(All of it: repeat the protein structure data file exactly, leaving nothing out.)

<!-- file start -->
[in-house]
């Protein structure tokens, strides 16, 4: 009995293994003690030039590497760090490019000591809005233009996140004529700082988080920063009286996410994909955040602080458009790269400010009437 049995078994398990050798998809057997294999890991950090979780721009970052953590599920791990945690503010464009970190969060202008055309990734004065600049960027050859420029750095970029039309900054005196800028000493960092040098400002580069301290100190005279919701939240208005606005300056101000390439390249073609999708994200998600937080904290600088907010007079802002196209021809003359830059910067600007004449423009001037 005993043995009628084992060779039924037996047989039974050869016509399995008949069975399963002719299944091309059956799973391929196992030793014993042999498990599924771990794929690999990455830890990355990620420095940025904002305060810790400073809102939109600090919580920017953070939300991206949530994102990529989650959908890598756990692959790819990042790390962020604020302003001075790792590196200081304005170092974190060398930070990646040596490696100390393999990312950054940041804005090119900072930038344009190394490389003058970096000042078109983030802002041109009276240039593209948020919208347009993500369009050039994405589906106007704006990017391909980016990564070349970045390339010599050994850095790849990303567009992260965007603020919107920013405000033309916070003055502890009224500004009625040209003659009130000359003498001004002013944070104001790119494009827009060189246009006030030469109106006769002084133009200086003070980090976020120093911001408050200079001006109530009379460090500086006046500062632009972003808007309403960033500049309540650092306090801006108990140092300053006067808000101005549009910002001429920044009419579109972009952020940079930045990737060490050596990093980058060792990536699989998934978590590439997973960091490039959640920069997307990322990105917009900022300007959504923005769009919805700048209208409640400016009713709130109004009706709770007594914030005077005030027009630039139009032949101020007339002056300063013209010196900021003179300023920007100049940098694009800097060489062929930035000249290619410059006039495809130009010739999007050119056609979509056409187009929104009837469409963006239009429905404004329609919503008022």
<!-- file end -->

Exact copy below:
[in-house]
């Protein structure tokens, strides 16, 4: 009995293994003690030039590497760090490019000591809005233009996140004529700082988080920063009286996410994909955040602080458009790269400010009437 049995078994398990050798998809057997294999890991950090979780721009970052953590599920791990945690503010464009970190969060202008055309990734004065600049960027050859420029750095970029039309900054005196800028000493960092040098400002580069301290100190005279919701939240208005606005300056101000390439390249073609999708994200998600937080904290600088907010007079802002196209021809003359830059910067600007004449423009001037 005993043995009628084992060779039924037996047989039974050869016509399995008949069975399963002719299944091309059956799973391929196992030793014993042999498990599924771990794929690999990455830890990355990620420095940025904002305060810790400073809102939109600090919580920017953070939300991206949530994102990529989650959908890598756990692959790819990042790390962020604020302003001075790792590196200081304005170092974190060398930070990646040596490696100390393999990312950054940041804005090119900072930038344009190394490389003058970096000042078109983030802002041109009276240039593209948020919208347009993500369009050039994405589906106007704006990017391909980016990564070349970045390339010599050994850095790849990303567009992260965007603020919107920013405000033309916070003055502890009224500004009625040209003659009130000359003498001004002013944070104001790119494009827009060189246009006030030469109106006769002084133009200086003070980090976020120093911001408050200079001006109530009379460090500086006046500062632009972003808007309403960033500049309540650092306090801006108990140092300053006067808000101005549009910002001429920044009419579109972009952020940079930045990737060490050596990093980058060792990536699989998934978590590439997973960091490039959640920069997307990322990105917009900022300007959504923005769009919805700048209208409640400016009713709130109004009706709770007594914030005077005030027009630039139009032949101020007339002056300063013209010196900021003179300023920007100049940098694009800097060489062929930035000249290619410059006039495809130009010739999007050119056609979509056409187009929104009837469409963006239009429905404004329609919503008022």